Hello there 🙂
Most of us get a pimple at some point. (Or two … or three … or four!) But if you're like me, it's less an occasional situation than a frequent flyer situation. In all fairness this year I've put more of an effort into stressing the condition of my skin less emotionally because if I keep stressing out about breakouts, my skin only gets worse and I'm just over the abusive self. talk. That is, although I am working diligently to accept my skin, no matter how bumpy it is, I still want to take care of it to the best of my ability. Slowly but surely, I've developed an effective skin care routine to properly care for my acne (here are some helpful tips if you're still in the process of curating your own acne-centric routine), but finding the right face mask wardrobe has it continued to be difficult to calm and heal my bumps and sores. So I decided to take my search to the pros: Vanessa Lee, RN, founder of The Things We Do, and Sean Garrette, a New York-based esthetician and global ambassador for Fenty Skin.
Not only will you find the expert-recognized favorites below when it comes to the best acne face masks, but you can also get all the info from super-experts on how to shop for the best formulas, ingredients, etc. and more. Keep scrolling!
"In general, when looking for masks to help treat acne, you should make sure that the mask contains ingredients that help fight acne, that it does not strip or dry the skin, and that the mask is free of any known irritants Inflammation and acne can worsen, "Garrette explains right away.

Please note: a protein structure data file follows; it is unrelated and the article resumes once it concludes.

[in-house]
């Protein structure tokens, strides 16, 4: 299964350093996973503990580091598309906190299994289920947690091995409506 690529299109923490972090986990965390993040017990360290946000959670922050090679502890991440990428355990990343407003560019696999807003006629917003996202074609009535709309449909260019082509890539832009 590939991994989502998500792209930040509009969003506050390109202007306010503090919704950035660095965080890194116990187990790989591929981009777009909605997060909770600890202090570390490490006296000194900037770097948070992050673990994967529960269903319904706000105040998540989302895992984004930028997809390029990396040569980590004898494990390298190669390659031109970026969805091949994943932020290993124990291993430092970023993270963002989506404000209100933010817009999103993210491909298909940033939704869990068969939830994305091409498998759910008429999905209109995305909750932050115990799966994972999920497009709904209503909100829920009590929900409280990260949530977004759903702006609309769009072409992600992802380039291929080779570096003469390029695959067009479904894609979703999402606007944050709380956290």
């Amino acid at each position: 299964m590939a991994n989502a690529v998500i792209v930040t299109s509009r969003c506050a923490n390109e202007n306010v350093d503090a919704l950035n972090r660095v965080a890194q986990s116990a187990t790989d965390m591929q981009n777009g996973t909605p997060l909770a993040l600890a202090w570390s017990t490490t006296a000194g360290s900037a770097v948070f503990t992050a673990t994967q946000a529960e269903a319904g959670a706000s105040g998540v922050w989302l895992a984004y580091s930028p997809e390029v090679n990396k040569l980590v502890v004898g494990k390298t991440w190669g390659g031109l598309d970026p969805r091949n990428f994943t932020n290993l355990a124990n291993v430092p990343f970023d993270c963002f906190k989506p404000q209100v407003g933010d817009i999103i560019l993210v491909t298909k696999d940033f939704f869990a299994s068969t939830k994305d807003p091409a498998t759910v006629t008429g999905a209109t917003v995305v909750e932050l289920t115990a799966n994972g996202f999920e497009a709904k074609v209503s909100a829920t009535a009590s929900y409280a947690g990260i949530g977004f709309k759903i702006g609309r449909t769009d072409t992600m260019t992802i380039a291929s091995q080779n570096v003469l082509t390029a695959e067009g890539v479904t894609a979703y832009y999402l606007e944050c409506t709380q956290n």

Not all acne is created equal, so when choosing the best formulas to soothe and heal your complexion, it is of paramount importance to be aware of your specific type of breakout.
"Acne is a collective term that many people use to describe skin inconsistencies, so let's break it down a bit," says Lee. "There is a general blockage that is most common in the T-zone (forehead, nose, chin) and can be classified as enlarged pores with the occasional blackhead or whiteheads." Most of the time, Lee says that clearing clay masks is most effective at clearing this type of clogging and minimizing the appearance of enlarged pores.
"There are also more superficial, tiny, closed comedones that can also be accompanied by the occasional red, irritated Zit (papules) here and there that usually appear on the forehead, cheek, and lower face, usually in groups," Lee continues . This type of acne, she says, can be treated with masks that contain AHAs and BHAs, which can quickly help smooth out the texture of your skin while reducing redness or inflammation.
If you have cystic acne, which Lee describes as deeper, more inflamed, and more painful, a mask formula that prioritizes hero ingredients like sulfur or BHAs is probably your best bet.
“Sulfur works in a similar way to famous acne fighters like benzoyl peroxide and salicylic acid, but it's a little gentler,” she explains. "If your skin is breaking out from overuse of products or if it has been stripped too aggressively, creating a vicious cycle of treatment, you may need to reset the skin and really focus on soothing it with ingredients like oats or soothing and soothing vitamin B5 which has natural anti-inflammatory effects. Once you get to know your skin better, you can make better decisions based on your needs. "